Birken Vogt
If a timing belt breaks on a 1.5 L Mitsubishi or a 1.6 Fiat does it grenade the engine?
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BrentB
Did a 1.6 cherry awhile back. Bent all the valves. Pulled the head and brought it to the local head and block shop. Rebuilt for $ 275.00!
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78buckshot
I don't know the specs on these engines but I would bet that most modern engines are "interference" engines, meaning the valve heads and pistons will clash if it is out of time.
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Birken Vogt
I am more interested in knowing if the older 1990s Mitsubishi and/or Fiat engines were interference if anybody has had a timing belt break on one and can report what happened.
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worahm
When rubber timing belts were first introduced, the manufactures recommended replacing the belt at 60k miles. Later, they recommended replacing the belts at 90k to 100k miles.

Toyota and Ford have moved to non-interference engines several years ago.

If the maintenance schedule calls for changing the rubber belt at less then 100k miles, I suggest it is probably an interference engine.

IMHO, your problem boils down to converting miles to hours.

Bill
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worahm
Based on the information found on this web site, your 1990's Mitsubishi engine is likely an interference engine. Be prepared to replace a lot of other items when you replace the belt.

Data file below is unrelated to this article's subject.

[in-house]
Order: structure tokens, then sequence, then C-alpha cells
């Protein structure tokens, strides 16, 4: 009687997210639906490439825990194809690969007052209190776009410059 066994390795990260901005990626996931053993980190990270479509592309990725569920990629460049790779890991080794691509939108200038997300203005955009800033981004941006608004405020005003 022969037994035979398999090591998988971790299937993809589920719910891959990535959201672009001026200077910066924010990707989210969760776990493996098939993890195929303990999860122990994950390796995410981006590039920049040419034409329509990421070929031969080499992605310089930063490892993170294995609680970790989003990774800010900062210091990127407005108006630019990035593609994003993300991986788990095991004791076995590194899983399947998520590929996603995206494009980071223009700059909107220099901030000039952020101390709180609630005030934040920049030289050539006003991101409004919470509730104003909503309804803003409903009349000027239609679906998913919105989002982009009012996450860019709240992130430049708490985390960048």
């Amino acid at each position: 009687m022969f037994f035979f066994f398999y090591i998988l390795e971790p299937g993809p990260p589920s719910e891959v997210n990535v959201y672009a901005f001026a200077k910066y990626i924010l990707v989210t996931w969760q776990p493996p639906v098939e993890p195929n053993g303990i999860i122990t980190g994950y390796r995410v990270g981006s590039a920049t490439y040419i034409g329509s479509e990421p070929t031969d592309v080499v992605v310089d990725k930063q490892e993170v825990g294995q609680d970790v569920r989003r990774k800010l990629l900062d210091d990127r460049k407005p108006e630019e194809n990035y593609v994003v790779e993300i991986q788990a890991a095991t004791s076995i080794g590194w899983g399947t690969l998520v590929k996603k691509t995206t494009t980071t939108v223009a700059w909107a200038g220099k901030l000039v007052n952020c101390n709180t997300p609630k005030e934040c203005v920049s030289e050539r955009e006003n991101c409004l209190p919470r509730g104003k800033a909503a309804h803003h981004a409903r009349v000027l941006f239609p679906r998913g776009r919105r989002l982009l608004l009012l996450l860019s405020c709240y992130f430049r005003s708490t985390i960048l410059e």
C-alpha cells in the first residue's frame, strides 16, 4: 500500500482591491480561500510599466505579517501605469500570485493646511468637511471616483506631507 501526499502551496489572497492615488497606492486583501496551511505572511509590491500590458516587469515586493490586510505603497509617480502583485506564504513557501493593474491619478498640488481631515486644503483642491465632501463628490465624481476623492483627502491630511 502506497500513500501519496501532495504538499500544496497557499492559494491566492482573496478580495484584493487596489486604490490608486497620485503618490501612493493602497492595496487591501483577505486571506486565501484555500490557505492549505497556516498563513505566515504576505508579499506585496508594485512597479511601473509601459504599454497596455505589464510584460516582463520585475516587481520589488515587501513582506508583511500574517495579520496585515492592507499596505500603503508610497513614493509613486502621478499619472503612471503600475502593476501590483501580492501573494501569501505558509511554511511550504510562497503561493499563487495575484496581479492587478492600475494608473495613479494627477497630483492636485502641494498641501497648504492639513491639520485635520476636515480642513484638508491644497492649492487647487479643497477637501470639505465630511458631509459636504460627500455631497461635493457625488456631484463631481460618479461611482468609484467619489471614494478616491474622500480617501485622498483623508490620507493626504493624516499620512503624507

[url]http://www.denlorstools.com/autoblog/2009/09/mitsubishi-2-5-3-0-3-5-3-8-water-pump-or-timing-belt-replacement/[/url]
Bill
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MacL
worahm;36833 wrote:
When rubber timing belts were first introduced, the manufactures recommended replacing the belt at 60k miles. Later, they recommended replacing the belts at 90k to 100k miles.

Toyota and Ford have moved to non-interference engines several years ago.

If the maintenance schedule calls for changing the rubber belt at less then 100k miles, I suggest it is probably an interference engine.

IMHO, your problem boils down to converting miles to hours.

Bill


Let's see you drive a mile typically at 45 mph, so it takes 1/45th of an hour which is 1.333 minutes, done at 2000 rpms, thus 1 mile = 2,666 revolutions per mile.

times 100k miles, 266,600,000....revolutions of belt life

divided 1800 rpm, 148,111 minutes, or 2,468 hours or 1,234 hours at 3600 rpm.

Thus, the generator will rust out, or you will move before the belt needs changing.


But we have to factor in dry rotting, so I'd not do it any sooner than 10 years. Maybe 10 or 12. Or inspect it every 5 years.
State your problem, not your diagnosis.
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worahm
MacL;36906 wrote:
Let's see you drive a mile typically at 45 mph, so it takes 1/45th of an hour which is 1.333 minutes, done at 2000 rpms, thus 1 mile = 2,666 revolutions per mile.

times 100k miles, 266,600,000....revolutions of belt life

divided 1800 rpm, 148,111 minutes, or 2,468 hours or 1,234 hours at 3600 rpm.

Thus, the generator will rust out, or you will move before the belt needs changing.


But we have to factor in dry rotting, so I'd not do it any sooner than 10 years. Maybe 10 or 12. Or inspect it every 5 years.

I like your arithmetic

Keep an eye out for an oil leak near the front of the engine. Oil can drastically reduce the life expectancy of the timing belt. Bil
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douglas123
if the 1.5 mitz jumps time you might as well scrap the engine Didn't sound real good according to the customer who was running it on propane heavily loaded when it let loose I still have what's left of the engine at the house.. never did like the 1.6 fiat engine pos in my book wears out at 1,200 hours
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